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Ten-year-old Bar Hill boy survives 301bpm heart rate

By Alex Spencer

Jack Searle, front right, who had to have pioneering surgery at Great Ormond Street. Picture: Keith Heppell
Jack Searle, front right, who had to have pioneering surgery at Great Ormond Street. Picture: Keith Heppell

A 10-year-old boy amazed doctors after he walked into hospital with a heart rate that topped 301 beats per minute, which should have killed him.

Jack and Harry Searle. Picture: Keith Heppell
Jack and Harry Searle. Picture: Keith Heppell

Nurses who admitted football-mad Jack Searle to A&E at Addenbrooke’s had to check their equipment after his heart rate raced to extraordinary levels.

Mum Laura Searle, 37, from Bar Hill, said: “We got a call from his primary school to say that Jack was ill. When his dad arrived at the hospital with him, Jack was assessed by the triage nurses. They couldn’t believe he had actually walked in with such a high heart rate. He should have been dead.

“I was racing there from work and was just a few minutes away when his dad phoned me to tell me to come quick. I was in an absolute panic and when I got there Jack was completely grey and had so many doctors working on him that I couldn’t get near his bed. It was the most horrendous feeling in the world seeing him look so ill.”

Doctors gave Jack medication to bring down his heart rate and had to massage the carotid artery in his neck to save his life. After that he spent the night in intensive care with his worried mum watching over him.

Jack and Harry Searle. Picture: Keith Heppell
Jack and Harry Searle. Picture: Keith Heppell

“They didn’t dare send me home,” explained Laura. “They wanted me to keep him as calm as possible so his heart rate didn’t go up again.”

After the dramatic night in Addenbrooke’s Jack was diagnosed with a condition called supraventricular tachycardia, which means the heart has an extra pathway that causes extra electrical impulses to increase the heart rate.

“We were sat down and told Jack needed an operation on his heart to destroy the extra pathway that was causing the problem. The consultant warned us that if the operation did not work, Jack may end up needing a pacemaker at age 10.”

In order to prepare him for the operation, which was to be carried out by a paediatric cardiology specialist at Great Ormond Street Hospital, Jack was told to rest completely and give up his beloved football while medication controlled his heart rate.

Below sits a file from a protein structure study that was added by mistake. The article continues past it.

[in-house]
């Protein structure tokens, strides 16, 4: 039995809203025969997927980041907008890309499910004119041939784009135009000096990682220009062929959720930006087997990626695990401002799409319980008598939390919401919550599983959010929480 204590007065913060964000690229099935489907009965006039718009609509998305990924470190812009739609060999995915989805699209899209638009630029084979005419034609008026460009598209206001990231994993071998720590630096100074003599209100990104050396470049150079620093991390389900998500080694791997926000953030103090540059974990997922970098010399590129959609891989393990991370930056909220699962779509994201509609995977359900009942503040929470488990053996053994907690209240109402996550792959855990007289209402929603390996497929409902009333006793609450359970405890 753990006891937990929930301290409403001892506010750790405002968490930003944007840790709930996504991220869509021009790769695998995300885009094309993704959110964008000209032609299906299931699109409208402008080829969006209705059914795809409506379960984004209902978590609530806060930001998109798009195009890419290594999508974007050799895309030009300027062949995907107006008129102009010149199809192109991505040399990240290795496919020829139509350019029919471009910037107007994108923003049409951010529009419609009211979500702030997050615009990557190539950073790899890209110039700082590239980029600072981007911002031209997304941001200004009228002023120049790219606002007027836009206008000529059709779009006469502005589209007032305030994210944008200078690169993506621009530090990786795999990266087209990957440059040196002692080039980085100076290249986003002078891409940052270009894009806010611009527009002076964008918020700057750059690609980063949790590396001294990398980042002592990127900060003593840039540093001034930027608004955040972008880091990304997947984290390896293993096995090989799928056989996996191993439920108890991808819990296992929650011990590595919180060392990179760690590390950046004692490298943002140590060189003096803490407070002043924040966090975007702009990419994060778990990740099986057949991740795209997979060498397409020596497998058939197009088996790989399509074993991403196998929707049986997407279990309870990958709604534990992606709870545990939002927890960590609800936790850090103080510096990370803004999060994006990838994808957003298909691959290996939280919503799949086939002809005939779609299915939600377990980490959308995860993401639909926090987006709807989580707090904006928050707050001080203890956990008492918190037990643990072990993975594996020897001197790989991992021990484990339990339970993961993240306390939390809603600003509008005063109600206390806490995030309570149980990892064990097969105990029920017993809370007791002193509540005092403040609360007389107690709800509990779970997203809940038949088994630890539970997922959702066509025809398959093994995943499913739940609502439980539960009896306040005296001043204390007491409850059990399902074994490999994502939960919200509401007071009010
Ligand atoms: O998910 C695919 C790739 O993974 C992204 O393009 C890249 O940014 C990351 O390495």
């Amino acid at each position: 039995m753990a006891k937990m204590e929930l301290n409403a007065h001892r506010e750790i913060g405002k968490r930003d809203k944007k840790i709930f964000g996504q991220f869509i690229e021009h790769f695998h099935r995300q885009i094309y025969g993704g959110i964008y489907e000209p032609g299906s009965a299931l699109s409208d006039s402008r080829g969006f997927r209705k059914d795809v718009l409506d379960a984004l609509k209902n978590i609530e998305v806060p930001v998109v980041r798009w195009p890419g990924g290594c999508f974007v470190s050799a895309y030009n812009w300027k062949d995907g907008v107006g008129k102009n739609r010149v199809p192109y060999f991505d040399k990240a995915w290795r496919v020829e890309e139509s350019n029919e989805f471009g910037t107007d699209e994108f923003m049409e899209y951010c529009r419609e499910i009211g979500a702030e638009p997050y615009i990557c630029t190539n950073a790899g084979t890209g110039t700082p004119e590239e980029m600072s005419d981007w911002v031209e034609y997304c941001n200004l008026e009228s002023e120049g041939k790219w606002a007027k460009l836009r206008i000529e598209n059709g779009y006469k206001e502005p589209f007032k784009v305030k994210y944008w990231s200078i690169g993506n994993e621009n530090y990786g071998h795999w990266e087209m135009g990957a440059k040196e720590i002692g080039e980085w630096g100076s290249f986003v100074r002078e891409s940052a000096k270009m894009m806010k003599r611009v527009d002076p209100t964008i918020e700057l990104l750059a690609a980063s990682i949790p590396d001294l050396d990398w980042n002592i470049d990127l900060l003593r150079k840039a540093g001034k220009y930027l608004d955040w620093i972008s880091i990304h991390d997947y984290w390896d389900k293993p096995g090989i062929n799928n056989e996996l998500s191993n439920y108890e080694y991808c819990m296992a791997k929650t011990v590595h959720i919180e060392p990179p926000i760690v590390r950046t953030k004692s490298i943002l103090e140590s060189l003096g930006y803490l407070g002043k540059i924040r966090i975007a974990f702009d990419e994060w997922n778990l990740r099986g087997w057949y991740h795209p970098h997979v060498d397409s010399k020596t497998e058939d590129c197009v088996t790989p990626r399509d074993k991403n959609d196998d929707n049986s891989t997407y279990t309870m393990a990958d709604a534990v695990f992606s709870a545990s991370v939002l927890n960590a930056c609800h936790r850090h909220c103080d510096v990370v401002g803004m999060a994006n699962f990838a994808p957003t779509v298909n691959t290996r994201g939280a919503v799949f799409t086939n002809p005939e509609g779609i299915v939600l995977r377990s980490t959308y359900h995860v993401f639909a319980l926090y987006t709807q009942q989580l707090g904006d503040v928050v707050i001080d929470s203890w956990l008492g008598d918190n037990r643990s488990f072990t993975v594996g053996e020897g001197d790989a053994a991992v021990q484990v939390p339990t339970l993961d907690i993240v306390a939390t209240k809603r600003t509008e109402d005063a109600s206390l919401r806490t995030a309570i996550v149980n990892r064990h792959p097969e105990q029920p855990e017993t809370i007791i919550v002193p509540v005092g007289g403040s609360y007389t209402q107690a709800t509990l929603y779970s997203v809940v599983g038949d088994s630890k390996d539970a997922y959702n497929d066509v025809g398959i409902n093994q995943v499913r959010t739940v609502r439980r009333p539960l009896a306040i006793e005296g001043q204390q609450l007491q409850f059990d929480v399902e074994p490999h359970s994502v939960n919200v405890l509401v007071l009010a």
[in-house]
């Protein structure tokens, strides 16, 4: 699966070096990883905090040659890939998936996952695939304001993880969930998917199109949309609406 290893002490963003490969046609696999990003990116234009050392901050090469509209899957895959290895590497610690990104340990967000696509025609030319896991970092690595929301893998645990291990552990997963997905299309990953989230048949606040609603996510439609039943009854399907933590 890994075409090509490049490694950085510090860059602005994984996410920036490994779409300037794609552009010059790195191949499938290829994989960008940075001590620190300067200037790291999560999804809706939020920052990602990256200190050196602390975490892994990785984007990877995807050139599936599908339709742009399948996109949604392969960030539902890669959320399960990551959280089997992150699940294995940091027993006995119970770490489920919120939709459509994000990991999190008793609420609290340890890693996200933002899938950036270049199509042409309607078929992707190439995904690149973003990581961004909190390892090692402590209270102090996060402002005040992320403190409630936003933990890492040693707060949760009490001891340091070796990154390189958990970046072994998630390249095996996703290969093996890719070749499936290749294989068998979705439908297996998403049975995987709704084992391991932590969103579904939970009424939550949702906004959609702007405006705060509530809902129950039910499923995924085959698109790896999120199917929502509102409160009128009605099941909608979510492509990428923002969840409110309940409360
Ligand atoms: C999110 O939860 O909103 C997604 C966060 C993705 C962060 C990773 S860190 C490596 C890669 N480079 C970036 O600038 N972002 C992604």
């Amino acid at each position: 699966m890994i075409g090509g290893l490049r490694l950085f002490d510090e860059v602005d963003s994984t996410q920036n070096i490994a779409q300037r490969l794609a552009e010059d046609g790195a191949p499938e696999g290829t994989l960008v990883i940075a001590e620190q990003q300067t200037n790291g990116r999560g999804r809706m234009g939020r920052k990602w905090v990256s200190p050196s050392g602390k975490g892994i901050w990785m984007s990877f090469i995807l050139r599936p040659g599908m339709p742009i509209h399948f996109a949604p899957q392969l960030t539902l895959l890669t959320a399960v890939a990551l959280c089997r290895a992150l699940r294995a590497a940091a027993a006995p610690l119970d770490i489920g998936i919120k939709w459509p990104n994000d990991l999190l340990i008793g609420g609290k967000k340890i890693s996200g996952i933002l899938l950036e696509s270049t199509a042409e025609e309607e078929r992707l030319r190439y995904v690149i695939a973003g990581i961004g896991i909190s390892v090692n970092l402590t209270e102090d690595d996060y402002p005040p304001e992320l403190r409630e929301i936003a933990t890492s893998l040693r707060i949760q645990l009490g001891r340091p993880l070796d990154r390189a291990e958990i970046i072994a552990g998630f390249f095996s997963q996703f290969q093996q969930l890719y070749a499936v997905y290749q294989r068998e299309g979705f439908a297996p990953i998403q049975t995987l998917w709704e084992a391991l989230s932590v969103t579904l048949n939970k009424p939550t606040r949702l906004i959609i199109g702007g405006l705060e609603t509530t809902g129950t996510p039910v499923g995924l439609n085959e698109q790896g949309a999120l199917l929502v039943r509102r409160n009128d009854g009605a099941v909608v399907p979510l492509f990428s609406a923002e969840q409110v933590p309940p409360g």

Jack Searle, front right. Picture: Keith Heppell
Jack Searle, front right. Picture: Keith Heppell

Laura said: “The medication made him very tired and he was really down about not being able to play sport but his friends all rallied around and brought a ‘boredom box’ for him which was full of magazines, games and sweets. They were really kind.”

In June Jack was finally ready to have his operation. “It was probably the second worst thing I have ever witnessed, after seeing Jack in A and E that day. He couldn’t have a sedative through a cannula in his hand so he had to be put under by gas. It was so upsetting. Then we were told to go away for four hours whilst he was operated on. It was the longest four hours.”

Luckily, surgeons quickly discovered the malfunctioning part of Jack’s heart and were able to destroy it through ablation (burning). He is expected to make a complete recovery.

“We’re absolutely delighted Jack has come through this. I can’t thank Addenbrookes and Great Ormond Street enough and he even played his first football match last week,” said Laura.

Jack’s little brother Harry, aged eight, felt the same way. He decided he wanted to raise money for the hospitals in his own special way.

Harry explains: “I decided that I want to raise £113.32 for the paediatric cardiology department at Addenbrooke’s hospital and then double that again for Great Ormond Street Hospital because of what they have both done for Jack and to buy some new equipment for the other poorly boys and girls who need help too.

“I told Mummy that I wanted to stand on the ring road of Bar Hill holding the sign I wrote with my favorite hat, my busby, as my collecting plate, but Mummy thought that wasn’t a very good idea.”

But when Laura shared the charming story on WhatsApp with her family, they had soon collected more than the £113 Harry was aiming for. The next day he told his teacher that he wanted to raise more money and she agreed to run a non uniform day. Since then, Harry has gained a Virgin Money fundraising page and has raised more than £3,000 for his campaign. The cash has come from raffles, donations from York Cup and Bar Hill Sports and Social Club, the local cricket club and the Masonic Lodge. Harry intends to keep fundraising until Christmas when he will hand over the cash to the two hospitals.

Laura added: “I’m very proud of Harry. It was amazing for an eight year old boy to turn around and say I want to do something for other people because this is important - it blew us away.”

The next event will be on October 13 at Bar Hill Sport and Social Club where a third of the profits from their Motown Soul night will go to Harry’s campaign.

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